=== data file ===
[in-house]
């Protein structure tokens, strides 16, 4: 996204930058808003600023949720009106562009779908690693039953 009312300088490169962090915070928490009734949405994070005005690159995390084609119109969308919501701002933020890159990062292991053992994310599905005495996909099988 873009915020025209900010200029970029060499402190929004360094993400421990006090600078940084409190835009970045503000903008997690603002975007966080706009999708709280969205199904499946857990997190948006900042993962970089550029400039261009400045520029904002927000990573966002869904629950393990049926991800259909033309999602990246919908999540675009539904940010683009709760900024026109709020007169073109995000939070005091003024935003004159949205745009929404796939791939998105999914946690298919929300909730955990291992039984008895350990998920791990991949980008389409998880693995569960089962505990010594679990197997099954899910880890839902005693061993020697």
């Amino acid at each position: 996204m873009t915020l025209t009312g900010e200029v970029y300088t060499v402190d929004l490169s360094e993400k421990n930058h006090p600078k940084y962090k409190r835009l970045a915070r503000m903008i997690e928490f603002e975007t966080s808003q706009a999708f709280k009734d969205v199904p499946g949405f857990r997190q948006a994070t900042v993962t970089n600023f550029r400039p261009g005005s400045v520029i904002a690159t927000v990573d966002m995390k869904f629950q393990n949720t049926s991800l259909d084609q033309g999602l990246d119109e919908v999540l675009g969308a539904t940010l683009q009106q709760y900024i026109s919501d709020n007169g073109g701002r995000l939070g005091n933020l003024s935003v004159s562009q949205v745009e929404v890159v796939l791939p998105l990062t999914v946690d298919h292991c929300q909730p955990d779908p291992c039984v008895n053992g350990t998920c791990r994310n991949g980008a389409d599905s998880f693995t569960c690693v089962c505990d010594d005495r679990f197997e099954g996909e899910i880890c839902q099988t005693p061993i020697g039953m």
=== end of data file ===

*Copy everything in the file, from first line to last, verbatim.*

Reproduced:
[in-house]
């Protein structure tokens, strides 16, 4: 996204930058808003600023949720009106562009779908690693039953 009312300088490169962090915070928490009734949405994070005005690159995390084609119109969308919501701002933020890159990062292991053992994310599905005495996909099988 873009915020025209900010200029970029060499402190929004360094993400421990006090600078940084409190835009970045503000903008997690603002975007966080706009999708709280969205199904499946857990997190948006900042993962970089550029400039261009400045520029904002927000990573966002869904629950393990049926991800259909033309999602990246919908999540675009539904940010683009709760900024026109709020007169073109995000939070005091003024935003004159949205745009929404796939791939998105999914946690298919929300909730955990291992039984008895350990998920791990991949980008389409998880693995569960089962505990010594679990197997099954899910880890839902005693061993020697």
């Amino acid at each position: 996204m873009t915020l025209t009312g900010e200029v970029y300088t060499v402190d929004l490169s360094e993400k421990n930058h006090p600078k940084y962090k409190r835009l970045a915070r503000m903008i997690e928490f603002e975007t966080s808003q706009a999708f709280k009734d969205v199904p499946g949405f857990r997190q948006a994070t900042v993962t970089n600023f550029r400039p261009g005005s400045v520029i904002a690159t927000v990573d966002m995390k869904f629950q393990n949720t049926s991800l259909d084609q033309g999602l990246d119109e919908v999540l675009g969308a539904t940010l683009q009106q709760y900024i026109s919501d709020n007169g073109g701002r995000l939070g005091n933020l003024s935003v004159s562009q949205v745009e929404v890159v796939l791939p998105l990062t999914v946690d298919h292991c929300q909730p955990d779908p291992c039984v008895n053992g350990t998920c791990r994310n991949g980008a389409d599905s998880f693995t569960c690693v089962c505990d010594d005495r679990f197997e099954g996909e899910i880890c839902q099988t005693p061993i020697g039953m």